Getting fried chicken just right, so it’s cooked through but not overbrowned, crispy but not greasy, takes a bit of know-how.

First, make sure your fat is hot enough. The temperature will drop once you add a few pieces of chicken, notes ipsedixit. And don’t crowd that fryer, because the temperature will drop too low. Uncle Bob heats the oil to 365°F to 375°F to minimize the drop in temperature and speed its recovery. This will also give you crisper, less greasy results, he says.

Dark meat pieces take up to twice as long to cook. Candy cooks the dark and white pieces in separate batches for this reason. The best way to tell if the chicken is thoroughly cooked is to use an instant-read thermometer. If you must cut into it to determine doneness, it’s done when the juices run clear. (It’s normal for dark meat to appear pink at the bone when cooked through, notes chef chicklet.) Using small to medium pieces and bringing them to room temperature before cooking helps them cook through without overbrowning.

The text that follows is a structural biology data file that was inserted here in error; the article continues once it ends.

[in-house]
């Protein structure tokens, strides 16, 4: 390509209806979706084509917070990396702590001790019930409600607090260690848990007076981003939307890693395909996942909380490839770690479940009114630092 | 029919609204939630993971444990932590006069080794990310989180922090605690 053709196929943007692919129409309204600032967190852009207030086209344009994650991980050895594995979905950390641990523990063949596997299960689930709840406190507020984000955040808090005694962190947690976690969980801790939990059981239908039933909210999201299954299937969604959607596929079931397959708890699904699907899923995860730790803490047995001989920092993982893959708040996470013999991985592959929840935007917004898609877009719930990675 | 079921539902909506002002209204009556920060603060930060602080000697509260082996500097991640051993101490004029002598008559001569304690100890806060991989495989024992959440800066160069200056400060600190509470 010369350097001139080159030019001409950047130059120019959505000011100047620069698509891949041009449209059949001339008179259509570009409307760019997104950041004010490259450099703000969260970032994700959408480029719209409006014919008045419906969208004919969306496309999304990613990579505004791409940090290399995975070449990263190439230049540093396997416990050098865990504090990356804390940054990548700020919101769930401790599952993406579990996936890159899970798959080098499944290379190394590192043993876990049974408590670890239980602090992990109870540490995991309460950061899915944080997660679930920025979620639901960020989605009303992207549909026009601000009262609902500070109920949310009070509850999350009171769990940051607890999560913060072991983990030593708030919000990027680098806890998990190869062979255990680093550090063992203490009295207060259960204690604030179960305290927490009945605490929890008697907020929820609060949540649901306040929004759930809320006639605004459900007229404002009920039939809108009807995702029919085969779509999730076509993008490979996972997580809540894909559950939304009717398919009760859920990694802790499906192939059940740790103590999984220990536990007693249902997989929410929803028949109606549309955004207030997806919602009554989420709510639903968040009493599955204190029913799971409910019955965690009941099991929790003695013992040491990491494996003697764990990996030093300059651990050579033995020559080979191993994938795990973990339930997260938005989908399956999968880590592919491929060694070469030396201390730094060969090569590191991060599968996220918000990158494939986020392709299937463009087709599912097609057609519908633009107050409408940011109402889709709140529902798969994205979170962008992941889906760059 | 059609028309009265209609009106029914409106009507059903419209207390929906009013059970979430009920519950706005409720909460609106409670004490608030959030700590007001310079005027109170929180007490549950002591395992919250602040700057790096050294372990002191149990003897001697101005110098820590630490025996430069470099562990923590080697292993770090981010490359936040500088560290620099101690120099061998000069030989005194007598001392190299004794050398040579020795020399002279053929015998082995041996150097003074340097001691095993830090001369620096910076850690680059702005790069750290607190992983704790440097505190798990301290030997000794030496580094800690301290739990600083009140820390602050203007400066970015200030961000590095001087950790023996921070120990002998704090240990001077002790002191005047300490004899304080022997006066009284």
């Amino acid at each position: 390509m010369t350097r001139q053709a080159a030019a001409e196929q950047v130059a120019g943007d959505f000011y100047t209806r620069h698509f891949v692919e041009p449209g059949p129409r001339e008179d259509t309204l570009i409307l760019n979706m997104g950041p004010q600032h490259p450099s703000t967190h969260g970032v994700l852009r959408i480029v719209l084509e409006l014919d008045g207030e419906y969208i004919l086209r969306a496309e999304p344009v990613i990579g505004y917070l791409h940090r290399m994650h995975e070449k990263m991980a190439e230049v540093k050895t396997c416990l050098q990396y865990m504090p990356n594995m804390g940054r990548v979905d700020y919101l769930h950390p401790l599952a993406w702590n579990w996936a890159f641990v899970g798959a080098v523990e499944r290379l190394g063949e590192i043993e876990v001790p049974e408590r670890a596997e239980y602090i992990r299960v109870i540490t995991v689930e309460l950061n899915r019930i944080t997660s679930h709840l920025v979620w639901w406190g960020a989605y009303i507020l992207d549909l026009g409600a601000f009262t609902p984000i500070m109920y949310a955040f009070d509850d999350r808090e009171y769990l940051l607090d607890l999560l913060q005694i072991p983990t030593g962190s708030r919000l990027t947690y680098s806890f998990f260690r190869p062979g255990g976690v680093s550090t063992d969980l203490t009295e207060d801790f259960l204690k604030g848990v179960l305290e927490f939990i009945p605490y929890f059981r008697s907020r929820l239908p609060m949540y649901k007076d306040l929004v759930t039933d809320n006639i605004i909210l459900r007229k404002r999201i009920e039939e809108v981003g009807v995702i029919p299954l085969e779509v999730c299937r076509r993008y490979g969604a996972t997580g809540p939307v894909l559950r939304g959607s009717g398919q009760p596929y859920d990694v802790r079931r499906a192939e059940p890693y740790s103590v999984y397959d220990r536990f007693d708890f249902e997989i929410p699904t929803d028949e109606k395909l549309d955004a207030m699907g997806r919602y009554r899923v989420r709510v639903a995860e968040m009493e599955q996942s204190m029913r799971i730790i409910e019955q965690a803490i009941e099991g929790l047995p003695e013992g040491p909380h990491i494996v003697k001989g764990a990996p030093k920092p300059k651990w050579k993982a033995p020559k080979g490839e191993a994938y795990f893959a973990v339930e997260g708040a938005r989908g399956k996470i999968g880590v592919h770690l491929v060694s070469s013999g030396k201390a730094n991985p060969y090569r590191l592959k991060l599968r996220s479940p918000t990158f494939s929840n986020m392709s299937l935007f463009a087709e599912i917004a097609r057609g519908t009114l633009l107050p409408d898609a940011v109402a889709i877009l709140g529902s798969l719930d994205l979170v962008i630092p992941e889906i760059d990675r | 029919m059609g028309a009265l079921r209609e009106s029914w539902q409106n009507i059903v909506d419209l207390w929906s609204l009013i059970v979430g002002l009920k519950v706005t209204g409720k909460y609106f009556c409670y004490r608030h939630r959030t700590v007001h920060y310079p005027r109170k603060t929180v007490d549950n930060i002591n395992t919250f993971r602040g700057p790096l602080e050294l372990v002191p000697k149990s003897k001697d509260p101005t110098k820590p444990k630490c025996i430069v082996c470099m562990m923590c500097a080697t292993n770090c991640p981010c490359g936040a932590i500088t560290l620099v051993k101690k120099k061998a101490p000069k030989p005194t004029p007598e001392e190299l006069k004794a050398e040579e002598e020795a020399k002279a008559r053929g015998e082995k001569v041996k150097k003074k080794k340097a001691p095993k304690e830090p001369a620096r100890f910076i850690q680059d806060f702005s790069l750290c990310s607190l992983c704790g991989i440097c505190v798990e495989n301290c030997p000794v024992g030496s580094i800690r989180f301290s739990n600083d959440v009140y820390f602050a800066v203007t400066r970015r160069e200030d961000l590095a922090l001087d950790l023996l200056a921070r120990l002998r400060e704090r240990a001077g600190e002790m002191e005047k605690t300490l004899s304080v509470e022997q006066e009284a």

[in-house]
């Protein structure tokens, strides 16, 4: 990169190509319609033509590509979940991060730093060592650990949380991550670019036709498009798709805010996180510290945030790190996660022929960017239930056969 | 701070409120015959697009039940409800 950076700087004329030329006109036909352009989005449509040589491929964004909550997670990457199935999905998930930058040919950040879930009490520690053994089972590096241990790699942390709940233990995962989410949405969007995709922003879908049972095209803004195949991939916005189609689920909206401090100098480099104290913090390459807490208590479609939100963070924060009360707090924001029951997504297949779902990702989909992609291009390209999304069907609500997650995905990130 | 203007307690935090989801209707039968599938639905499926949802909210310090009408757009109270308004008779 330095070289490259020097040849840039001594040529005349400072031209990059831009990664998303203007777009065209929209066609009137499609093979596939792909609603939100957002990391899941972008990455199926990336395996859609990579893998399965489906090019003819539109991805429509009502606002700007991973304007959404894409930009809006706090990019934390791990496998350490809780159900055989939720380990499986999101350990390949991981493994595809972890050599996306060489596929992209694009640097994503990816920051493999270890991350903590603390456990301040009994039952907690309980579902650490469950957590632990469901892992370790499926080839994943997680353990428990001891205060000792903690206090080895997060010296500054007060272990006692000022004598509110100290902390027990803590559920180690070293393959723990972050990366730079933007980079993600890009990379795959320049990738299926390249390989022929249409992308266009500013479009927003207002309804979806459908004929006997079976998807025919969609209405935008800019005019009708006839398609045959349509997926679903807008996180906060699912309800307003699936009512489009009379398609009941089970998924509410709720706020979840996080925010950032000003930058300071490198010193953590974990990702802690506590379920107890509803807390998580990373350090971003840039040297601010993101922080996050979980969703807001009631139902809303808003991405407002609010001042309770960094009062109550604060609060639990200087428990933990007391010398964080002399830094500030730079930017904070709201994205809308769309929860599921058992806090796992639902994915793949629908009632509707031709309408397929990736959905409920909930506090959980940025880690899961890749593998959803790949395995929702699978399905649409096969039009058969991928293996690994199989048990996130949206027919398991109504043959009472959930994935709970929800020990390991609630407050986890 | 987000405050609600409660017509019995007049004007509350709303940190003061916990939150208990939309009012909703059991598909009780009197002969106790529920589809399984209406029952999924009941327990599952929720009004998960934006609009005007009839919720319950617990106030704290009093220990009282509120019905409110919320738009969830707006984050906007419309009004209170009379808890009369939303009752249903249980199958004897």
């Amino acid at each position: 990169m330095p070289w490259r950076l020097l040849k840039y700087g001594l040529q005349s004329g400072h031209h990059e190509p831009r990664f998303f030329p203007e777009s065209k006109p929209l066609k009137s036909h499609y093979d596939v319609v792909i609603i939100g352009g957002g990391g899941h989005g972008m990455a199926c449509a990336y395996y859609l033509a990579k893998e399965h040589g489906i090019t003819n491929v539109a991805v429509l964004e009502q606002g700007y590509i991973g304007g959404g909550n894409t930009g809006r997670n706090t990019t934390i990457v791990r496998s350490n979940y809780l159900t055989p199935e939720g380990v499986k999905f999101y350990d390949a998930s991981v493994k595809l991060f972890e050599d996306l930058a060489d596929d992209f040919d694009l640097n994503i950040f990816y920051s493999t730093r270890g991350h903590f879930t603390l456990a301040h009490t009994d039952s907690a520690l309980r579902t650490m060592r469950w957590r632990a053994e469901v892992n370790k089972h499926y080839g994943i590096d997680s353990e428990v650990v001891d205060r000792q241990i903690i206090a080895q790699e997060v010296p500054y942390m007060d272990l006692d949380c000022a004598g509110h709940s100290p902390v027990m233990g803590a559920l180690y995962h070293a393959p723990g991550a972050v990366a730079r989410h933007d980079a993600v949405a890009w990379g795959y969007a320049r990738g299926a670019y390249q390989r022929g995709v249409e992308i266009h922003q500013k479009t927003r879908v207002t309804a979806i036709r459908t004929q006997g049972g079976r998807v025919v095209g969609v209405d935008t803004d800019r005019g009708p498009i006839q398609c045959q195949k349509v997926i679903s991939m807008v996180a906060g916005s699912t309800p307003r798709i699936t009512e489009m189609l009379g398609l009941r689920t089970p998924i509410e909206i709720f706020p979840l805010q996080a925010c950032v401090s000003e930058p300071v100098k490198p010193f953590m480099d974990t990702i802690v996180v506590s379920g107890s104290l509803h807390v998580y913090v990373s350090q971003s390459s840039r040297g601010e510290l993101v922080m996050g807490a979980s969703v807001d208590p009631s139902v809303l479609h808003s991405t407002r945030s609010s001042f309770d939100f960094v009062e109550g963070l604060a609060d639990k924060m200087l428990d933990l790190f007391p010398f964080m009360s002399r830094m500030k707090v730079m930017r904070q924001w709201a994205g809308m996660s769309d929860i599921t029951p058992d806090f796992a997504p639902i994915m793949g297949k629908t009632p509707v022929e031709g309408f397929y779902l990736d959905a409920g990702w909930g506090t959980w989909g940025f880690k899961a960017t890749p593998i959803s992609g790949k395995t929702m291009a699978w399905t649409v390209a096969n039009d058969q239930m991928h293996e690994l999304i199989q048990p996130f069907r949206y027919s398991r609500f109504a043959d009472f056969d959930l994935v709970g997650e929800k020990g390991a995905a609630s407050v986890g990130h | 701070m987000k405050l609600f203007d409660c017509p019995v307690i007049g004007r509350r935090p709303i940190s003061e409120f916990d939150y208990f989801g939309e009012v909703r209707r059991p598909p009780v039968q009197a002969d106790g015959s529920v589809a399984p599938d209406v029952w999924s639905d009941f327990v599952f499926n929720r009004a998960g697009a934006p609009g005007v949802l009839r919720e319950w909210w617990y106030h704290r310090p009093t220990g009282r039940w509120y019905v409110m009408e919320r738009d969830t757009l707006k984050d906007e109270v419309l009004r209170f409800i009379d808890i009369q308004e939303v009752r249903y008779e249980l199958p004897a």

If the exterior of the chicken is done before it’s cooked through, TrishUntrapped recommends placing it on a rack on a baking sheet and popping it in a 400°F oven to finish cooking. This will also dry the exterior so it’s not greasy.

For start-to-finish instructions, check out CHOW’s buttermilk fried chicken tutorial.

Board Link: Fried Chicken Help Please!

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